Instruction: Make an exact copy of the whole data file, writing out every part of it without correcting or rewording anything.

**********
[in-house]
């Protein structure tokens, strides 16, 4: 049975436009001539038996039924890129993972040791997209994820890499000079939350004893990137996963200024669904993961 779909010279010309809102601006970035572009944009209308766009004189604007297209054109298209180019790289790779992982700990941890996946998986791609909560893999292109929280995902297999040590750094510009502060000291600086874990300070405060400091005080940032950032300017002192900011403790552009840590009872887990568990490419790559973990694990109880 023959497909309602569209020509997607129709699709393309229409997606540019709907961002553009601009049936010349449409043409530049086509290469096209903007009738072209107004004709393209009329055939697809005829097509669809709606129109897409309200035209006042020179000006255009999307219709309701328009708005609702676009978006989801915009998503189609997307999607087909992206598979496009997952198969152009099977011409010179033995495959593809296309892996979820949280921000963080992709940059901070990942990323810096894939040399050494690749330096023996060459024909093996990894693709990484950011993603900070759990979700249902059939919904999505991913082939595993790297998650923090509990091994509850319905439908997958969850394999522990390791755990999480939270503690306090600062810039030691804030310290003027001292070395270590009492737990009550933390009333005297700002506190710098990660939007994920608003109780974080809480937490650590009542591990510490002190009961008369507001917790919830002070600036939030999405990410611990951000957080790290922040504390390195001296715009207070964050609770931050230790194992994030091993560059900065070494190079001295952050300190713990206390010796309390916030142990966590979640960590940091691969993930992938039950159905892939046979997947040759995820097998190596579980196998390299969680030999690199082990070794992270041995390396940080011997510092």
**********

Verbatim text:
[in-house]
């Protein structure tokens, strides 16, 4: 049975436009001539038996039924890129993972040791997209994820890499000079939350004893990137996963200024669904993961 779909010279010309809102601006970035572009944009209308766009004189604007297209054109298209180019790289790779992982700990941890996946998986791609909560893999292109929280995902297999040590750094510009502060000291600086874990300070405060400091005080940032950032300017002192900011403790552009840590009872887990568990490419790559973990694990109880 023959497909309602569209020509997607129709699709393309229409997606540019709907961002553009601009049936010349449409043409530049086509290469096209903007009738072209107004004709393209009329055939697809005829097509669809709606129109897409309200035209006042020179000006255009999307219709309701328009708005609702676009978006989801915009998503189609997307999607087909992206598979496009997952198969152009099977011409010179033995495959593809296309892996979820949280921000963080992709940059901070990942990323810096894939040399050494690749330096023996060459024909093996990894693709990484950011993603900070759990979700249902059939919904999505991913082939595993790297998650923090509990091994509850319905439908997958969850394999522990390791755990999480939270503690306090600062810039030691804030310290003027001292070395270590009492737990009550933390009333005297700002506190710098990660939007994920608003109780974080809480937490650590009542591990510490002190009961008369507001917790919830002070600036939030999405990410611990951000957080790290922040504390390195001296715009207070964050609770931050230790194992994030091993560059900065070494190079001295952050300190713990206390010796309390916030142990966590979640960590940091691969993930992938039950159905892939046979997947040759995820097998190596579980196998390299969680030999690199082990070794992270041995390396940080011997510092």